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The Geographical Section of the General Staff in London had learned about the French efforts to locate artillery by sound. The head of the topographical subsection at the General Headquarters (GHQ) in Flanders, Belgium, Lieutenant. Colonel Ewan Maclean Jack, Royal Engineers (RE), recruited Second Lieutenant William Lawrence Bragg to put a system in operation.
Bragg was a student of mathematics and physics at Trin- ity College Cambridge in 1909. After taking a First in Part II Physics in 1911, he started working at the Cavendish Laboratory. In November 1915, he and his father, Wil- liam Henry Bragg, were jointly awarded the Nobel Prize in physics “for their services in the analysis of crystal structure by means of Röntgen rays.” W. L. Bragg, who was 29 years old at the time, is still the youngest laureate to have won the Nobel Prize in a scientific category.
Bragg had enlisted shortly after the war began and was commissioned as a Second Lieutenant. In the fall of 1915, Lieutenant Colonel Jack offered Bragg the opportunity to put SR into operation. Bragg accepted, happy to have a scientific job in the war, and recruited an assistant, newly commissioned Lieutenant Harold Roper Robinson, a lec- turer in physics at London University where he worked with Ernest Rutherford (MacLeod, 2000; Van der Kloot, 2005).
Bragg and Robinson traveled to a section of the front in the Vosges Mountains in the Alsace region of France where the French had set up their SR apparatus. The French sound rangers instructed the British officers over the next couple of weeks. However, the front during that time was very quiet and they didn’t see much action. Bragg and Robinson left to establish the first SR section on the British front in Flanders, five miles southwest of Ypres, Belgium, which was being held by the Canadian Corps of the British Second Army. Bragg and his team struggled through 1915 and the first part of 1916, pro- ducing inconsistent results due mainly to the type of microphone they were using (discussed in Microphones).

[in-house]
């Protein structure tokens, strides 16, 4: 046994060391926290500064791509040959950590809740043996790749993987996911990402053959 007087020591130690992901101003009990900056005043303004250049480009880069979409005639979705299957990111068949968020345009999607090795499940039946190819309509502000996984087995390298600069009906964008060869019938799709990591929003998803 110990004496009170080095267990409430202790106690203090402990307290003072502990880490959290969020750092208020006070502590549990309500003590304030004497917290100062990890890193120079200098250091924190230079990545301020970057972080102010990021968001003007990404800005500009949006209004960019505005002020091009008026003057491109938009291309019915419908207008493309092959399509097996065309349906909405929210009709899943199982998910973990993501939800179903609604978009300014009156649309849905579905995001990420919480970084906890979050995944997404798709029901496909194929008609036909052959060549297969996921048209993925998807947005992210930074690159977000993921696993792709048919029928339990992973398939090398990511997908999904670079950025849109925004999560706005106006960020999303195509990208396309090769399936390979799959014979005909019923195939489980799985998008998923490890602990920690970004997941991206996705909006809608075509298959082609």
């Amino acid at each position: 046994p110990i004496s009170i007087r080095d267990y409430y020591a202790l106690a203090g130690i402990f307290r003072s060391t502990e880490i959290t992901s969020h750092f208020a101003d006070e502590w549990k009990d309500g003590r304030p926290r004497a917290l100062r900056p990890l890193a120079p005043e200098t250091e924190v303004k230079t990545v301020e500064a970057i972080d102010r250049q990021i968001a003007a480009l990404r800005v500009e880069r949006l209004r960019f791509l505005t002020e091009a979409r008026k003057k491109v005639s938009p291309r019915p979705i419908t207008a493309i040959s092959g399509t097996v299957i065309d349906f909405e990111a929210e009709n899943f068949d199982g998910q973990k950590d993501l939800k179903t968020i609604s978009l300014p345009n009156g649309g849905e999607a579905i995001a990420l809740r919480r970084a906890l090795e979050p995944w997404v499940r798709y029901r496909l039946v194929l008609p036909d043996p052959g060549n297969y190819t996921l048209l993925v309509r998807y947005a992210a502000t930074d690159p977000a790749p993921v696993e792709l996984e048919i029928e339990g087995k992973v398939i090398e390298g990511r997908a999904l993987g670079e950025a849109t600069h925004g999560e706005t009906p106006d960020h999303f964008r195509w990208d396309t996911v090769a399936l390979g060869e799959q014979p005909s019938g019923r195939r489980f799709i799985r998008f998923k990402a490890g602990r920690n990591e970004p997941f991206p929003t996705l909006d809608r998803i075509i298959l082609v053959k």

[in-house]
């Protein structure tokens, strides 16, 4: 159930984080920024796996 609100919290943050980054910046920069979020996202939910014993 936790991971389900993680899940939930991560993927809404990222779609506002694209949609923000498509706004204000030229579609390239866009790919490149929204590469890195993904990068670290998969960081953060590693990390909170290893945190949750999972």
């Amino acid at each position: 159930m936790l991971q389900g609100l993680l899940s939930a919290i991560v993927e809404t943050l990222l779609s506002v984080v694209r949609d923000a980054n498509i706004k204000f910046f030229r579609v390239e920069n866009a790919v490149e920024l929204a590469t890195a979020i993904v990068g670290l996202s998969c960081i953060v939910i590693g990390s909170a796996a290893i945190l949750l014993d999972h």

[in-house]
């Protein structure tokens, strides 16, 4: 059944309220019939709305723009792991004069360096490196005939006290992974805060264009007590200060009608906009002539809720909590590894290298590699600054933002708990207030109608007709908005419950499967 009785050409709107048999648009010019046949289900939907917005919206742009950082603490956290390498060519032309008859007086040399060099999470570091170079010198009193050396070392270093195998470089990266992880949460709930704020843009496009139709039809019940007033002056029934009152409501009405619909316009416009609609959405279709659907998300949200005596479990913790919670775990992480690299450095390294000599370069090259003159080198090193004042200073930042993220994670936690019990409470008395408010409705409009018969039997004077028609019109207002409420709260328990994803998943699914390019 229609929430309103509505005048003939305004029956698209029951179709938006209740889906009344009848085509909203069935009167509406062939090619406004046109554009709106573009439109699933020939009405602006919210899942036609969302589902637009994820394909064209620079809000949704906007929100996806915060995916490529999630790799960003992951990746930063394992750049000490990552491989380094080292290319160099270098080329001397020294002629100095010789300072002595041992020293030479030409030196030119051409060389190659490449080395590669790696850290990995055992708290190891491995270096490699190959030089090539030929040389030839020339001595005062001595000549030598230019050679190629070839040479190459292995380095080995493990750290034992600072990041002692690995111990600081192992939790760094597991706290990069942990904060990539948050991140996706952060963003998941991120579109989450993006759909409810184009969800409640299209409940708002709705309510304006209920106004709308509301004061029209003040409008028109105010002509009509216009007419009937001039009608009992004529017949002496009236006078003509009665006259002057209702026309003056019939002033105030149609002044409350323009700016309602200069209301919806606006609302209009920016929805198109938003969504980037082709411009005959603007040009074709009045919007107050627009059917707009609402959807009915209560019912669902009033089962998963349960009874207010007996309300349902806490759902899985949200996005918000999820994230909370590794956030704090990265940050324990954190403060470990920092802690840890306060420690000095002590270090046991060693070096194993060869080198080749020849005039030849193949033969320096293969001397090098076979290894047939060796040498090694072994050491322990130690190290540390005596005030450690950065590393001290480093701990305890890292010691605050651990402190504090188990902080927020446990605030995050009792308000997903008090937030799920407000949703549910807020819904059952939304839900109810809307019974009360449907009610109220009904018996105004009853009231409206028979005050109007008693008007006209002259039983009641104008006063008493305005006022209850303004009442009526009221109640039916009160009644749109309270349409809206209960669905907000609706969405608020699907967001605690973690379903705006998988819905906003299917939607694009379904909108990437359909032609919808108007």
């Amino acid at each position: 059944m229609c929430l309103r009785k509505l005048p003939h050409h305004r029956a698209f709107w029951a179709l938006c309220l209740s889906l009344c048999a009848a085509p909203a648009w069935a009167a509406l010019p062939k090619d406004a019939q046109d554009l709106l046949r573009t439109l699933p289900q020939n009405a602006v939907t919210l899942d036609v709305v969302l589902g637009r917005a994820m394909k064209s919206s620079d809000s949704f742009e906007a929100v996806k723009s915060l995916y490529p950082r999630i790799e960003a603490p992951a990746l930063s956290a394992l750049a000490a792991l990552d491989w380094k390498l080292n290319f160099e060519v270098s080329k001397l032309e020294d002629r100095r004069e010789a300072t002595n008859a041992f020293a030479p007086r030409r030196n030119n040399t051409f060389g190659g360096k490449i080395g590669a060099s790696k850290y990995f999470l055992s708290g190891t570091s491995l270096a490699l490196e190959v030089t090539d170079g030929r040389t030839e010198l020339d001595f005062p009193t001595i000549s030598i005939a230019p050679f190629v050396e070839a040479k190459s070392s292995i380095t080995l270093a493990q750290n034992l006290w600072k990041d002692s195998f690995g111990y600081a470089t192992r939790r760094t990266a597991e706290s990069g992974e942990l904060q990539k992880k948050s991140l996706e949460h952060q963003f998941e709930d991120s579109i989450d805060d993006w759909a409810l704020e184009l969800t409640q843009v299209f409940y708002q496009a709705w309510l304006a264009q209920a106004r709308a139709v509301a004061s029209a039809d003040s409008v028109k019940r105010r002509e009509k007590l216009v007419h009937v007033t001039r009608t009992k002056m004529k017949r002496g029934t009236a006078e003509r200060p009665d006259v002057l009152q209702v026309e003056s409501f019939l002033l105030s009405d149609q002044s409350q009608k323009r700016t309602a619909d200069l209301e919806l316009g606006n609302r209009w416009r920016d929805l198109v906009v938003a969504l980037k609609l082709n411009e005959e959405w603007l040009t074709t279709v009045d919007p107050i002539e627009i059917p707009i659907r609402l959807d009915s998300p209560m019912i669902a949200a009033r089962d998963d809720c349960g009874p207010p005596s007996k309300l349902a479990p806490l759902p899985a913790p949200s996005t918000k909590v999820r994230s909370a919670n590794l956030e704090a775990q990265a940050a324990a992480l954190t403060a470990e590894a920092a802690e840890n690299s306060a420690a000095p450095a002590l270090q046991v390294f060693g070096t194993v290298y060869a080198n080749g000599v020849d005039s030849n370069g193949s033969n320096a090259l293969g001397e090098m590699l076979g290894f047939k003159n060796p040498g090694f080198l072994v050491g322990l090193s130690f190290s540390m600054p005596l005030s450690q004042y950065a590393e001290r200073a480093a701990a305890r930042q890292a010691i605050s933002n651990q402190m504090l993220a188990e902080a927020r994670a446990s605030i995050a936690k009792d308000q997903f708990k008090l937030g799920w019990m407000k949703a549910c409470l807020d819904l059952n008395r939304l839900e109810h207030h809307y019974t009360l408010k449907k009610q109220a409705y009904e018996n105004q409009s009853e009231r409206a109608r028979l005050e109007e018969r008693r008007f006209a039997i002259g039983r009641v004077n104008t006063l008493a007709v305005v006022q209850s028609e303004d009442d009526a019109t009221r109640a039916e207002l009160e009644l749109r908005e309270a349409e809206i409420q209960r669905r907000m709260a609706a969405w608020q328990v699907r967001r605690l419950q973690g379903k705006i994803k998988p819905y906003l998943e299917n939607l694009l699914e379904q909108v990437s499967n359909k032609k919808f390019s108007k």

Despite the lack of progress, Lieutenant Colonel Jack agreed to start up additional SR sections. Bragg recruited new sound rangers by attending unit parades, where he would order “all Bachelors of Science step forward” (Van der Kloot, 2005). By June 1916, 16 SR sections had been recruited, trained, and deployed to areas along the front (one of these recruits was Lance Corporal William Tucker).
During this period, Bragg promoted the exchange of ideas: “At intervals of two months or so, we had a meeting at some central point such as Doullens to which each section sent an expert. They swopped stories, schemes, and boasts of
their achievements and I am sure emulation made every- thing go much faster. The meeting generally ended with a binge of heroic magnitude” (Bragg et al., 1971, p. 38).
Method and Apparatus
As mentioned in Beginnings of Sound Ranging, acoustic location was based on determining the differences in the times of arrival of the sound from a cannon to different observation positions or microphones. The difference in time was used to determine the direction of travel of the sound by considering that the gun was located on the asymptote of a hyperbola while the pair of microphones that detected the sound was located at its foci. The time difference would be constant for any gun located along this asymptote. Thus, the time difference established the direction of arrival of the gun wave. Time differences from other pairs of microphones produced their own asymptotes or bearings. The intersection of these bearings determined the location of the gun.
Thus, the sound rangers devised graphical techniques to determine the gun locations. After being surveyed,
 Figure 2. Plotting board used with sound ranging. Nos. 1-6, microphone positions. The timescales between adjacent microphones are within the border that runs from the top left, underneath, and to the right of the array (although difficult to read at this scale). From Mitchell, 2012. See text for detailed explanation.
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